Samurai-Archives

Macao

From SamuraiWiki
Jump to: navigation, search
  • Chinese/Japanese: 澳門 (Àomén / Makao)

Macao (or Macau) is a city in southern China, historically a major Portuguese colony in the region, and today administered as a Special Administrative Region (SAR) as part of the People's Republic of China. It lies on the southern coast of Guangdong province, facing Hong Kong across the Pearl River delta.

History

When the Portuguese first came to China in the early 16th century, they caused considerable trouble, and were expelled. After helping to expel pirates from the south China coast, however, in 1557 they were permitted to return and to engage in trade, but were restricted to the city of Macao, on a small peninsula walled off in 1574 from direct access to the Chinese mainland.[1]

Macao quickly grew into a major Portuguese base of operations in the region, and trading port, along with Goa and Nagasaki. Since the Ming would not allow Western women to live in Canton, a great many traders (supercargoes) settled in Macao with their wives and daughters.[2] By 1562, only five years after the first Portuguese arrival, there were already as many as 1,000 Portuguese living in or operating out of Macao. Other residents included Africans, Indians, and Melakans.[1] Trade routes were established between Nagasaki and Malacca by way of Macao by 1570, and in the early 17th century, beginning in 1614 and continuing in the 1630s, many Japanese Christians fled to Macao as the Tokugawa shogunate began to enforce bans on Christianity. Some Japanese may have even played a part in the construction of Macao's iconic St. Paul's Church.[3] Despite being denied direct overland access to Chinese domestic markets, the Portuguese at Macao played an active and lucrative role in the regional and worldwide trade in Chinese porcelains and silks, and for a brief time dominated the trade in Japanese silver.[1]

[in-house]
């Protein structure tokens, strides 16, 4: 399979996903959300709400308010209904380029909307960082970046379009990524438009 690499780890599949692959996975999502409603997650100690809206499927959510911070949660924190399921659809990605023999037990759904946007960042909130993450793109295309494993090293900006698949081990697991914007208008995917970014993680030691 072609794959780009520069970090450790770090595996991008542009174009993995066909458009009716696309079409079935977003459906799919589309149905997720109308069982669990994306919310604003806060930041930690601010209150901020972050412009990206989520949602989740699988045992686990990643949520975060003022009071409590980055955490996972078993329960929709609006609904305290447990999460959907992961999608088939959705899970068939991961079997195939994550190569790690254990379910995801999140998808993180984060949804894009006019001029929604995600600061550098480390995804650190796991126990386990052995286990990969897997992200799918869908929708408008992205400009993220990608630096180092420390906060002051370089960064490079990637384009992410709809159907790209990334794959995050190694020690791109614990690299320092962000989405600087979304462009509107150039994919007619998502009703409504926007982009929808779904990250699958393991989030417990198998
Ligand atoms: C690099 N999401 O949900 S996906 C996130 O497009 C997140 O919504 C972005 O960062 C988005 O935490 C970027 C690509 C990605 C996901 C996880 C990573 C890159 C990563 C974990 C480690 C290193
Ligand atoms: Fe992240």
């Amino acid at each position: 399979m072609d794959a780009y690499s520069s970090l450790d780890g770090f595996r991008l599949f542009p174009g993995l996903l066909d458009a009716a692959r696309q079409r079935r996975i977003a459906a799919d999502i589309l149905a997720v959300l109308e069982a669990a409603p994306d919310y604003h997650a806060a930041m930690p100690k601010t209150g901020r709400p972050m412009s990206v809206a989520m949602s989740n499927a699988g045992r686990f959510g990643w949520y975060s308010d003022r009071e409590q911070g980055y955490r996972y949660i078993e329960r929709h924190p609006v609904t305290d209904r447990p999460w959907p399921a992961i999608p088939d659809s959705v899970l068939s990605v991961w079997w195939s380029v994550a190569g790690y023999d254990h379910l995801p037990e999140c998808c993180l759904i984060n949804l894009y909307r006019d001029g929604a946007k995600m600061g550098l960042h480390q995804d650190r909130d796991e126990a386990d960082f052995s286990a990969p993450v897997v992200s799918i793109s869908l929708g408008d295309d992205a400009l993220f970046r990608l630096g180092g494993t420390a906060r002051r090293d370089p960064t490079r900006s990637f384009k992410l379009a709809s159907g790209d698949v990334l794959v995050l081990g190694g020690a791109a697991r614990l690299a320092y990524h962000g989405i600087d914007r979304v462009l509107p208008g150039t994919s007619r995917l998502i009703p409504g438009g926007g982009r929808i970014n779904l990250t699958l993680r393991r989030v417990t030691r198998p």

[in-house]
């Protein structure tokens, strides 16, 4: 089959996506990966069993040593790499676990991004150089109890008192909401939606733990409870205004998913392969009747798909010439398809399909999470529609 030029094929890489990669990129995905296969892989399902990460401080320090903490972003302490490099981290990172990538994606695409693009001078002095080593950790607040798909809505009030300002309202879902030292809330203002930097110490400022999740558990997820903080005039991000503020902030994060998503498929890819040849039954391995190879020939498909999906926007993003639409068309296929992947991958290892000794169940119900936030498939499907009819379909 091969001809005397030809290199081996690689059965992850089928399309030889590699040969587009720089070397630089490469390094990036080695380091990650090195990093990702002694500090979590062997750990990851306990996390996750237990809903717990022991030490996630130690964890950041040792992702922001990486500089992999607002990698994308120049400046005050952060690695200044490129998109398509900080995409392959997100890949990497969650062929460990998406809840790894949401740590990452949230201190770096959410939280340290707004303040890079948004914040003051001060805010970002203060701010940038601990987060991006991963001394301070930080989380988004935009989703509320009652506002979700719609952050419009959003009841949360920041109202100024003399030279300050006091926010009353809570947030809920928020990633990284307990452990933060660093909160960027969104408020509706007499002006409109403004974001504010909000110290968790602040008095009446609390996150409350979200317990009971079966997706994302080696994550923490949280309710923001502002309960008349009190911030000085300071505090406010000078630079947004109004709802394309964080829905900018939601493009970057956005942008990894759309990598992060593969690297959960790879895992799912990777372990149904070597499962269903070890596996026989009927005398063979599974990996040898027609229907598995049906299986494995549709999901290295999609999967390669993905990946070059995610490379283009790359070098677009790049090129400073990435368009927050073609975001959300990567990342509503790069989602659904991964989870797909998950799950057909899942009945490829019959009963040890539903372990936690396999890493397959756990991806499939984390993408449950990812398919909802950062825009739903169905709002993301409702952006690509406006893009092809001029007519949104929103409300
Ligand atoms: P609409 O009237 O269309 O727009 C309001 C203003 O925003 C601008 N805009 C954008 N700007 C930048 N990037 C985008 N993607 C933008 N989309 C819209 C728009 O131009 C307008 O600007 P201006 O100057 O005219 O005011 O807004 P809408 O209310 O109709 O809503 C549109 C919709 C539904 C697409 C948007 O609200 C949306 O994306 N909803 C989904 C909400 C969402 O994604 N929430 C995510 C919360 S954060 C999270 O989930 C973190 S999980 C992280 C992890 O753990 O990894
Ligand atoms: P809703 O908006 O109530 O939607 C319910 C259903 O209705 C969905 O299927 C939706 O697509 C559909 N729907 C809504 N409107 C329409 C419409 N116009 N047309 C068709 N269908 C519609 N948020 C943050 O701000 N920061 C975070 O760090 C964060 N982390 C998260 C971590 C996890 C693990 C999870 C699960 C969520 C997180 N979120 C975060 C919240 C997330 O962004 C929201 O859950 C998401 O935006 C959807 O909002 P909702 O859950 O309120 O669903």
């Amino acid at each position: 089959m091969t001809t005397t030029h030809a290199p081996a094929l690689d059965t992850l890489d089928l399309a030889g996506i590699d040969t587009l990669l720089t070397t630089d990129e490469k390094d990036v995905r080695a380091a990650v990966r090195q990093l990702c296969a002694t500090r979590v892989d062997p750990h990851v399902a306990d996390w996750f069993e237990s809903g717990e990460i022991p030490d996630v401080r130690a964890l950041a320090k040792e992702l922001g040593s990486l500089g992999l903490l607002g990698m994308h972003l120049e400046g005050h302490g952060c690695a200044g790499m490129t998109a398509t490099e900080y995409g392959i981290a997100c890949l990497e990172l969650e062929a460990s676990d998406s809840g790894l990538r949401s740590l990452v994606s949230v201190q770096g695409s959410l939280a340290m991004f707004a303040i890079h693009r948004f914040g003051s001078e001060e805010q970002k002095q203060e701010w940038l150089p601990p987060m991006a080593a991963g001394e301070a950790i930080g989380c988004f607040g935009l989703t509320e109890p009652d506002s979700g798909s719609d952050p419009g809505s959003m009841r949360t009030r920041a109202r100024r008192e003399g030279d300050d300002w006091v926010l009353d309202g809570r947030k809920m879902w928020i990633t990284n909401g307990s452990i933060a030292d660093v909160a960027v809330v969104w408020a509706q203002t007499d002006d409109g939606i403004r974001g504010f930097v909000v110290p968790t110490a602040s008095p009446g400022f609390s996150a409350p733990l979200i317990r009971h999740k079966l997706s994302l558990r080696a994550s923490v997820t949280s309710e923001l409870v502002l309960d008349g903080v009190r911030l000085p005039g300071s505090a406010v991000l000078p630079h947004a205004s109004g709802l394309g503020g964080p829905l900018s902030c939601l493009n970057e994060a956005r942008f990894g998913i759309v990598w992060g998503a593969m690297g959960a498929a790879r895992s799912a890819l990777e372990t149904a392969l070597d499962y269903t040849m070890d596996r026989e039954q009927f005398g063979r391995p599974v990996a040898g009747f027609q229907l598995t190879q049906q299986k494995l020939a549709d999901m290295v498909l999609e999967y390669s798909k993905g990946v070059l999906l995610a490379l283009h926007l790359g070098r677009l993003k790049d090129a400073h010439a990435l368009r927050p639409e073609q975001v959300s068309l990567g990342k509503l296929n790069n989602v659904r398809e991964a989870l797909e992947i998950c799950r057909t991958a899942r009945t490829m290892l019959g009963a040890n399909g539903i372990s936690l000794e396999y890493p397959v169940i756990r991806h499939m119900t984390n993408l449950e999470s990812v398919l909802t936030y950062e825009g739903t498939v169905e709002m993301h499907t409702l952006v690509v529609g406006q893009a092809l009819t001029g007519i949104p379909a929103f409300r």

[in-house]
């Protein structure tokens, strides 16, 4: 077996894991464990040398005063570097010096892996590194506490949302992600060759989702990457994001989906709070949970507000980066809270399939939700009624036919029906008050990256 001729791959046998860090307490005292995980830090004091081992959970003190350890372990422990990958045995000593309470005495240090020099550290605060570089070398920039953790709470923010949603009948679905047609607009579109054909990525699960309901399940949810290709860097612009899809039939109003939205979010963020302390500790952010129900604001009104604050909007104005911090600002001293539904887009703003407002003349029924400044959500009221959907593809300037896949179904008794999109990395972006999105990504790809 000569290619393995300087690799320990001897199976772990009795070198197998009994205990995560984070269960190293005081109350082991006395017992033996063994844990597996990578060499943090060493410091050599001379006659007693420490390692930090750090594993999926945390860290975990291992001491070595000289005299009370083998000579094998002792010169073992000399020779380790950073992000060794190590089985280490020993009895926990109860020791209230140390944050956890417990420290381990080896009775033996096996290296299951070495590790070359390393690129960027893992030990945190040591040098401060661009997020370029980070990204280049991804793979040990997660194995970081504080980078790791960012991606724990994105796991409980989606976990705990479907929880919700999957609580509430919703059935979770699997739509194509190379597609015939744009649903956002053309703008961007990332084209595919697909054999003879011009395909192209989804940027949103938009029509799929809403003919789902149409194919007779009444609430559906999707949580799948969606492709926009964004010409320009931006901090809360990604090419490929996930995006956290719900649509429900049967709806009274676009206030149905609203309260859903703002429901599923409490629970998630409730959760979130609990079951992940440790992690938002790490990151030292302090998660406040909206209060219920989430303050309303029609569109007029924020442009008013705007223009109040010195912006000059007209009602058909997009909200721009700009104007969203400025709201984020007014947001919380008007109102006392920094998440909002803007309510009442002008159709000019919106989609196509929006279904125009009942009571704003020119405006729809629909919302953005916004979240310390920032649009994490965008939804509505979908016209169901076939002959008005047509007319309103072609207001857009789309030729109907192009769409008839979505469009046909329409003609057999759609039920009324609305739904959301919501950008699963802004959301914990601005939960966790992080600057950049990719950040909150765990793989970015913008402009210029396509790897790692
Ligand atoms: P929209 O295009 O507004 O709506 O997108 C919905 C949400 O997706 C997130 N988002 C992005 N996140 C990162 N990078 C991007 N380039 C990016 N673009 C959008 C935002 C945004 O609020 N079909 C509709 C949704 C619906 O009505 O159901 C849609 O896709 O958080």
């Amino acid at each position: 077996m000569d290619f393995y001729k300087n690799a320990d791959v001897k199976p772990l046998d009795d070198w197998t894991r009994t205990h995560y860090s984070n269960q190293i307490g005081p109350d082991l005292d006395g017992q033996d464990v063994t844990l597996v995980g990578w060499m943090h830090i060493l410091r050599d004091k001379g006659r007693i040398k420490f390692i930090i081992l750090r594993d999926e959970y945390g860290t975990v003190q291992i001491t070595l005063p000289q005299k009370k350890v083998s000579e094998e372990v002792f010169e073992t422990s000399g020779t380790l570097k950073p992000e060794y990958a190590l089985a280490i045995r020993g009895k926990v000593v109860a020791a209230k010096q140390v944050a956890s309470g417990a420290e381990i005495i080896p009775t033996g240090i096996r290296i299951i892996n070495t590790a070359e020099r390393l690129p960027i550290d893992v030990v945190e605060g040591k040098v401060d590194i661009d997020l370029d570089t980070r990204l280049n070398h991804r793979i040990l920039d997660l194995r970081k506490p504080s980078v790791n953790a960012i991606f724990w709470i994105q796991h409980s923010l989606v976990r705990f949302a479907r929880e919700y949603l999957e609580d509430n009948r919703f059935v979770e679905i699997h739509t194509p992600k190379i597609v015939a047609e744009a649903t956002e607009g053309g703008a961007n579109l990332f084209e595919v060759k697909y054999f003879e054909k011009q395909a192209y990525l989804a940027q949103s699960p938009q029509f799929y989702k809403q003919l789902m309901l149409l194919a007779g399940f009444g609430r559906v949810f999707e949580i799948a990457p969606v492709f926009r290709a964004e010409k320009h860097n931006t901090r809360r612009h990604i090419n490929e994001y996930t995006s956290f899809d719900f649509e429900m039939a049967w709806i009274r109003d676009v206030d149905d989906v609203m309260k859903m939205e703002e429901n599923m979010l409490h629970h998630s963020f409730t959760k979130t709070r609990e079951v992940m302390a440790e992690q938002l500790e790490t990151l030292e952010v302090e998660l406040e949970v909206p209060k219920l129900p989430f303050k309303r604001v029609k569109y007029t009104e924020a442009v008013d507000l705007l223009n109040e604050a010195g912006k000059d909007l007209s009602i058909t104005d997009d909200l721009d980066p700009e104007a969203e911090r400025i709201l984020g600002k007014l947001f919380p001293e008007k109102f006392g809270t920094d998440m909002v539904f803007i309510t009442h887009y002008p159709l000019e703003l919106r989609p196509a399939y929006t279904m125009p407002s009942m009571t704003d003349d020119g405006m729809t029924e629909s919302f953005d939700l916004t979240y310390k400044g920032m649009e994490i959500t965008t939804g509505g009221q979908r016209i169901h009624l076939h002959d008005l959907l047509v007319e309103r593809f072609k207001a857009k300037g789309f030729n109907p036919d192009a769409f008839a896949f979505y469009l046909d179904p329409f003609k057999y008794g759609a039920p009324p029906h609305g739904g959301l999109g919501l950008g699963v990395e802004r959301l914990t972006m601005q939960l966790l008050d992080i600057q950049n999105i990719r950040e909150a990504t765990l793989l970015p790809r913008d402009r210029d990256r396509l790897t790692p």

Following an incident in 1609 involving the unruly crew of a ship belonging to Arima Harunobu, the Tokugawa shogunate declared a ban on Japanese travel to Macao, which essentially amounted to the shogunate disavowing any responsibility for, or protection of, Japanese who traveled there.[3]

By the 1640s, Japanese living in Macao mostly lived in one of three areas of the city: Patio de San Paulo, Patio de Espinho, and Gongbei. At least 25 Japanese were buried in St. Paul's Church between 1648 and 1688.[3]

When the Qing Court ordered bans on maritime activity and pulled everyone back from the coast in the 1660s, in response to coastal harassment from Ming loyalists, it initially blockaded Macao as well, ordering all Chinese to leave Macao and blocking Portuguese ships. Many Portuguese feared their settlement would be destroyed entirely; however, local officials, acting in their own personal self-interest, did not go that far. Through a number of diplomatic overtures, including the gift to the Kangxi Emperor of an African lion, as well as due to the support of the Jesuits at court, the Portuguese were able to retain control over Macao, and to have the blockade eventually lifted.[4]

The Japanese community in the city remained distinct down into the 19th century, and on a number of occasions European ships attempted to repatriate Japanese castaways from Macao, to Japan, in unsuccessful attempts to earn favor from the Tokugawa authorities.[3]

The city continued to be officially Chinese land, albeit given over to use by the Portuguese, until 1887, when it was formally ceded to Portugal. Portugal relinquished all control of the city in 1999, returning it to Chinese administration.

References

  • Albert M. Craig, The Heritage of Chinese Civilization, Third Edition, Prentice Hall (2011), 118.
  1. 1.0 1.1 1.2 Robert Tignor, Benjamin Elman, et al, Worlds Together, Worlds Apart, vol B, Fourth Edition, W.W. Norton & Co (2014), 471.
  2. Gallery label, "View of Macao," Peabody-Essex Museum.[1]
  3. 3.0 3.1 3.2 3.3 Geoffrey Gunn, History Without Borders: The Making of an Asian World Region, 1000-1800, Hong Kong University Press (2011), 231.
  4. Jonathan Spence, The Search for Modern China, Second Edition, W.W. Norton & Co. (1999), 65.
Personal tools